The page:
It came after the lawmakers requested for clarification from officials of the Ministry of Foreign Affairs on the missing public funds at the Gambian Embassy in Guinea Bissau, from December 2007 to September 2014. Funds amounting to over 500,000 dalasi are said to have gone missing during the construction of a new housing project for The Gambia’s embassy in that country.
However, officials of the Ministry of Foreign Affairs including the permanent secretary, Mr Njogu Saer Bah, who formed a panel to take questions from the lawmakers said one Baba Gomez, a financial attaché at the embassy had allegedly absconded with part of the missing money.
Reacting, House Majority Leader, Fabakary Tombong Jatta, said there should be proper scrutiny of prospective Gambia foreign mission employees saying “this is the third time we are confronted with this sort of fraud at our foreign consulate.”
He added: “There should be proper supervision at the time of employing people because we can’t employ criminals. We have just learnt that this Baba Gomez was found wanting by the law while he was in the country and now he was employed to work at a foreign embassy. What do we expect? Fraud! The integrity of the people must be our guiding principle in selecting new employees. More importantly, there has to be transparency and accountability so that we won’t have to wait long to uncover some of these fraudulent activities.”
On his part, Hon Sainey Mbye, national assembly member for Upper Saloum suggested that the relevant stakeholders must work together in ensuring that potential economic crime culprits at the country’s foreign embassies be brought back and tried.
Responding, PS Saer Bah said the services of Interpol could be solicited for the arrest of some of the culprits in foreign lands. He added that a solution might also be found should officials at all foreign embassies place their passports under the control of their ambassadors.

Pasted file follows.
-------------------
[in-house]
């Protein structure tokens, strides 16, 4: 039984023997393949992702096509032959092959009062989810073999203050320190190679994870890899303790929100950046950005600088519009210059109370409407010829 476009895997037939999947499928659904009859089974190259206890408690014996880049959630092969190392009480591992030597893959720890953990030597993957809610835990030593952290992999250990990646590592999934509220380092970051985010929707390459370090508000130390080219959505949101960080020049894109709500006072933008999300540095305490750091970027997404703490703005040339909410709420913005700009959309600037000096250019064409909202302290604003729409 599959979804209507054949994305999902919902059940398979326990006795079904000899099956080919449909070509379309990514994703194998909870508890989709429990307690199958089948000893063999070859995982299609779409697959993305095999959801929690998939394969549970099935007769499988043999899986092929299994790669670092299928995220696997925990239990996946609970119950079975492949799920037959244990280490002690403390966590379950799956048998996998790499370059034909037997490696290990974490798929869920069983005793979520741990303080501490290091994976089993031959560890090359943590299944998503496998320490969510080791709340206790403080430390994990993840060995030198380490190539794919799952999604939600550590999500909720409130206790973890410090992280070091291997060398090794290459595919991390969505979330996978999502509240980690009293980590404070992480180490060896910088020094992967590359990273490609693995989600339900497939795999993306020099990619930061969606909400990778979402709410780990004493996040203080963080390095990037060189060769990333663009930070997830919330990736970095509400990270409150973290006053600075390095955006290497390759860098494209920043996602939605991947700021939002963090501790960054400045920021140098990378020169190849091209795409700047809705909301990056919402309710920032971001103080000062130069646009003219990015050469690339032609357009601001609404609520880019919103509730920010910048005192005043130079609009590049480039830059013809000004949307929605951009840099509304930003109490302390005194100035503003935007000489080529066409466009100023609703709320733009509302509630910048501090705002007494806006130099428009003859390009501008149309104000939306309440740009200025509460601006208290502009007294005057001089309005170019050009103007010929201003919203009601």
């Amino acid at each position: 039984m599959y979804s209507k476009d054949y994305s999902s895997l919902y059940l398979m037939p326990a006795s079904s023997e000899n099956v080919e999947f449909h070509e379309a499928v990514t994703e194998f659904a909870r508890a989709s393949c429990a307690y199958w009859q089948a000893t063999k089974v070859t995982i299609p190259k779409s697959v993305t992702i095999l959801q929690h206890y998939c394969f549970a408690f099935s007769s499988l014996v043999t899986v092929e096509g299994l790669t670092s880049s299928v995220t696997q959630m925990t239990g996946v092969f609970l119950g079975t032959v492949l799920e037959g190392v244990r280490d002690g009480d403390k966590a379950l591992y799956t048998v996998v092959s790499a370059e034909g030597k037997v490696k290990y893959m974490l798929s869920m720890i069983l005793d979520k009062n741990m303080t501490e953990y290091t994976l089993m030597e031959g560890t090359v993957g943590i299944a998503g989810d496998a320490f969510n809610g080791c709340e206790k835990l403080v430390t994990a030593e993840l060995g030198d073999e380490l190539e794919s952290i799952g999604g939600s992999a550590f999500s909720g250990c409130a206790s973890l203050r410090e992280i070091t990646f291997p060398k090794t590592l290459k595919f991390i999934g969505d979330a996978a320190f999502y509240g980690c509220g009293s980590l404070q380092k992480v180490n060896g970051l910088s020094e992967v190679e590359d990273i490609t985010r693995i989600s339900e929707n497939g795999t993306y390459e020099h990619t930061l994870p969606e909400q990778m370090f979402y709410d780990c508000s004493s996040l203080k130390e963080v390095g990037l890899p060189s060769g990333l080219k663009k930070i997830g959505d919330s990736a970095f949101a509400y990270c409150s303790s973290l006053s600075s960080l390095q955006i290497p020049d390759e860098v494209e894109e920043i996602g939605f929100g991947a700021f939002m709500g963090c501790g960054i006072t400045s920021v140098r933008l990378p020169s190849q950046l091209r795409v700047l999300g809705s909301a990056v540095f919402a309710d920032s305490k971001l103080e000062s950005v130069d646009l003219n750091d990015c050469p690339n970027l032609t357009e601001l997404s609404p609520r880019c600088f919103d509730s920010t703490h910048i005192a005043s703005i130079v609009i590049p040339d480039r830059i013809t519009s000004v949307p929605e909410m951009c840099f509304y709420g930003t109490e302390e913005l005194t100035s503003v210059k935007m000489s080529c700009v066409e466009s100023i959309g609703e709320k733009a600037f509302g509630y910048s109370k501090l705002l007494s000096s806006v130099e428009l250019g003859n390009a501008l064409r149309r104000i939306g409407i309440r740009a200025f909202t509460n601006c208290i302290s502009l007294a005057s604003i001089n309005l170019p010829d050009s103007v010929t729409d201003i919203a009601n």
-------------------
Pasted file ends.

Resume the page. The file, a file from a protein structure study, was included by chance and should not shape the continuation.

Meanwhile, the audited report states: “We observed that a number of malpractices in the cashbook and alteration of payment vouchers amounting to D529, 007 during our scrutiny of cashbooks and payment vouchers. The malpractice was ultimately designed to defraud the embassy of its funds. An amount of D112, 462 was, withdrawn from the bank. However, these withdrawals were not posted in the cash book, and as a result, were not accounted for. This matter was also reported by the director of treasury in his inspection report…During the examination of payment vouchers, we observed that some payment vouchers were inflated; the original figures on the payment vouchers and supporting documents were altered and inflated to show higher figures than originally indicated, thus resulting to overstatement of the expenditures in the accounts. Our audit has also revealed an unaccounted fund balance of CFA 4, 025, 700 which was, at the time of its disappearance, equivalent to D232, 943.”
The report was however adopted by the lawmakers.]]>